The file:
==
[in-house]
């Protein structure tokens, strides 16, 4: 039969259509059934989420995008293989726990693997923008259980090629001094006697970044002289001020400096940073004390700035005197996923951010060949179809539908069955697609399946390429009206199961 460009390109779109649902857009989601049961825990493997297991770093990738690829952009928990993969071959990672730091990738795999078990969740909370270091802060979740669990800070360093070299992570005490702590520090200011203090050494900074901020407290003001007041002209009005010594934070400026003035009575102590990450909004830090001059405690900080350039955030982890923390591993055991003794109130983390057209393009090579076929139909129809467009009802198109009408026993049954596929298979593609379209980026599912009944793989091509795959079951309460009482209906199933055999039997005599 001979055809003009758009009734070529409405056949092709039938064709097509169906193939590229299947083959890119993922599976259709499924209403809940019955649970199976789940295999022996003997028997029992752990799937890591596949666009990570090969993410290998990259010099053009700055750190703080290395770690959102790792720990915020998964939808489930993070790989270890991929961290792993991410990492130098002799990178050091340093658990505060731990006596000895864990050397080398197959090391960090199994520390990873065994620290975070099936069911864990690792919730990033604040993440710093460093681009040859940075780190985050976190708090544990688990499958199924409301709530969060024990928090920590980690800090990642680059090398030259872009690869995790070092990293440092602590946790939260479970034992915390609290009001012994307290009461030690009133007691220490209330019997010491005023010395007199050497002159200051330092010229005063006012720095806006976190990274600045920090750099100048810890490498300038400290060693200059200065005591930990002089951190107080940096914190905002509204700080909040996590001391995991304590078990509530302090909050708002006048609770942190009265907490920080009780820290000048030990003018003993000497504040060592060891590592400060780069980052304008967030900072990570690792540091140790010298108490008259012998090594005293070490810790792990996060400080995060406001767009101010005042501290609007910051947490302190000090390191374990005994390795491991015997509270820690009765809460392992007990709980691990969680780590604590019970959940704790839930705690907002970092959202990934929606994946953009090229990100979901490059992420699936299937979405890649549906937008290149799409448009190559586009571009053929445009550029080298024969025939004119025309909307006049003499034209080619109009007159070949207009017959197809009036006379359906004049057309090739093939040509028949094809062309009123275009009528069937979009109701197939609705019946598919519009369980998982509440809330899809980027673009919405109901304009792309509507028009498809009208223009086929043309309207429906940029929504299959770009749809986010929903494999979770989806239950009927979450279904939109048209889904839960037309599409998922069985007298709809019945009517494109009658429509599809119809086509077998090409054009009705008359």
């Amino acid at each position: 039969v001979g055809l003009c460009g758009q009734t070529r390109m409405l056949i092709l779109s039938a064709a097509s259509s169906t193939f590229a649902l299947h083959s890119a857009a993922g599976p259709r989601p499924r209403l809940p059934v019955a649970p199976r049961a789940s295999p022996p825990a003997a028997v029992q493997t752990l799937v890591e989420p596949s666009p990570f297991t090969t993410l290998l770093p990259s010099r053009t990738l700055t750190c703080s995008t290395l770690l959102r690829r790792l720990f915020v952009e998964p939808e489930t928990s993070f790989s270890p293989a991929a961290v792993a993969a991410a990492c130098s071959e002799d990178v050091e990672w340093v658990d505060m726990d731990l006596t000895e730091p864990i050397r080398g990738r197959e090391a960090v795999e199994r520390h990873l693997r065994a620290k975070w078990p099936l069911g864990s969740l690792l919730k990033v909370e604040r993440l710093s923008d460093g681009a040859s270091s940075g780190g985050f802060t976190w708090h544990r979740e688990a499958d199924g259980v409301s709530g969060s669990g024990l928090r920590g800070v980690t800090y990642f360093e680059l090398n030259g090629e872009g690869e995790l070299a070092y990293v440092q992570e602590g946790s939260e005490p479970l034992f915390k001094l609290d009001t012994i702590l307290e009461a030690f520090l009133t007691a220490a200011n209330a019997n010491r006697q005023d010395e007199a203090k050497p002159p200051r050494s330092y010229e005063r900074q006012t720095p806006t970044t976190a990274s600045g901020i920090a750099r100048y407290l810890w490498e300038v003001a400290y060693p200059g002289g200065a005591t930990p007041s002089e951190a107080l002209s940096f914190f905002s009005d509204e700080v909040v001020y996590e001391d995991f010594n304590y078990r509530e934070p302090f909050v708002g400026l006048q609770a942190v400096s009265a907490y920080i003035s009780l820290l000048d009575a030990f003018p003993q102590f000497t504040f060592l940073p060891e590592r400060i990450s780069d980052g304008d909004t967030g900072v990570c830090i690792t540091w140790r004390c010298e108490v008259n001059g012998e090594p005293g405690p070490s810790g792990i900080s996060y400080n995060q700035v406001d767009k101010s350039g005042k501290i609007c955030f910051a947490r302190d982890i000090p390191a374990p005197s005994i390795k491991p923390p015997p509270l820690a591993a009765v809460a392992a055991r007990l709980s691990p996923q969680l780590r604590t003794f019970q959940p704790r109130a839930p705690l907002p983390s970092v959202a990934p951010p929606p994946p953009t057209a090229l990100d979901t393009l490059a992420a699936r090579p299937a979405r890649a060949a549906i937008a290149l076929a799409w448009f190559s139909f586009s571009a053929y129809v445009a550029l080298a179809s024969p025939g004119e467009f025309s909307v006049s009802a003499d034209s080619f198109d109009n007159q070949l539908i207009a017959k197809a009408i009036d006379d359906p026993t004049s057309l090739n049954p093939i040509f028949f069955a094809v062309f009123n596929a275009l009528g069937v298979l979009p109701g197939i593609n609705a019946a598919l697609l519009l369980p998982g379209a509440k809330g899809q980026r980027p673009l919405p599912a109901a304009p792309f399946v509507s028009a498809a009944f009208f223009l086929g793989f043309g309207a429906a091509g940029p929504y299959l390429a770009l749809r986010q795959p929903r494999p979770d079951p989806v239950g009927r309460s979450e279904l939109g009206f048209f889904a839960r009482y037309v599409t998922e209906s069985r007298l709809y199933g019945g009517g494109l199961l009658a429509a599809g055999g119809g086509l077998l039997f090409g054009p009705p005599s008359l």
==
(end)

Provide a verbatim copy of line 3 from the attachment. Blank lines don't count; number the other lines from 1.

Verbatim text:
């Amino acid at each position: 039969v001979g055809l003009c460009g758009q009734t070529r390109m409405l056949i092709l779109s039938a064709a097509s259509s169906t193939f590229a649902l299947h083959s890119a857009a993922g599976p259709r989601p499924r209403l809940p059934v019955a649970p199976r049961a789940s295999p022996p825990a003997a028997v029992q493997t752990l799937v890591e989420p596949s666009p990570f297991t090969t993410l290998l770093p990259s010099r053009t990738l700055t750190c703080s995008t290395l770690l959102r690829r790792l720990f915020v952009e998964p939808e489930t928990s993070f790989s270890p293989a991929a961290v792993a993969a991410a990492c130098s071959e002799d990178v050091e990672w340093v658990d505060m726990d731990l006596t000895e730091p864990i050397r080398g990738r197959e090391a960090v795999e199994r520390h990873l693997r065994a620290k975070w078990p099936l069911g864990s969740l690792l919730k990033v909370e604040r993440l710093s923008d460093g681009a040859s270091s940075g780190g985050f802060t976190w708090h544990r979740e688990a499958d199924g259980v409301s709530g969060s669990g024990l928090r920590g800070v980690t800090y990642f360093e680059l090398n030259g090629e872009g690869e995790l070299a070092y990293v440092q992570e602590g946790s939260e005490p479970l034992f915390k001094l609290d009001t012994i702590l307290e009461a030690f520090l009133t007691a220490a200011n209330a019997n010491r006697q005023d010395e007199a203090k050497p002159p200051r050494s330092y010229e005063r900074q006012t720095p806006t970044t976190a990274s600045g901020i920090a750099r100048y407290l810890w490498e300038v003001a400290y060693p200059g002289g200065a005591t930990p007041s002089e951190a107080l002209s940096f914190f905002s009005d509204e700080v909040v001020y996590e001391d995991f010594n304590y078990r509530e934070p302090f909050v708002g400026l006048q609770a942190v400096s009265a907490y920080i003035s009780l820290l000048d009575a030990f003018p003993q102590f000497t504040f060592l940073p060891e590592r400060i990450s780069d980052g304008d909004t967030g900072v990570c830090i690792t540091w140790r004390c010298e108490v008259n001059g012998e090594p005293g405690p070490s810790g792990i900080s996060y400080n995060q700035v406001d767009k101010s350039g005042k501290i609007c955030f910051a947490r302190d982890i000090p390191a374990p005197s005994i390795k491991p923390p015997p509270l820690a591993a009765v809460a392992a055991r007990l709980s691990p996923q969680l780590r604590t003794f019970q959940p704790r109130a839930p705690l907002p983390s970092v959202a990934p951010p929606p994946p953009t057209a090229l990100d979901t393009l490059a992420a699936r090579p299937a979405r890649a060949a549906i937008a290149l076929a799409w448009f190559s139909f586009s571009a053929y129809v445009a550029l080298a179809s024969p025939g004119e467009f025309s909307v006049s009802a003499d034209s080619f198109d109009n007159q070949l539908i207009a017959k197809a009408i009036d006379d359906p026993t004049s057309l090739n049954p093939i040509f028949f069955a094809v062309f009123n596929a275009l009528g069937v298979l979009p109701g197939i593609n609705a019946a598919l697609l519009l369980p998982g379209a509440k809330g899809q980026r980027p673009l919405p599912a109901a304009p792309f399946v509507s028009a498809a009944f009208f223009l086929g793989f043309g309207a429906a091509g940029p929504y299959l390429a770009l749809r986010q795959p929903r494999p979770d079951p989806v239950g009927r309460s979450e279904l939109g009206f048209f889904a839960r009482y037309v599409t998922e209906s069985r007298l709809y199933g019945g009517g494109l199961l009658a429509a599809g055999g119809g086509l077998l039997f090409g054009p009705p005599s008359l």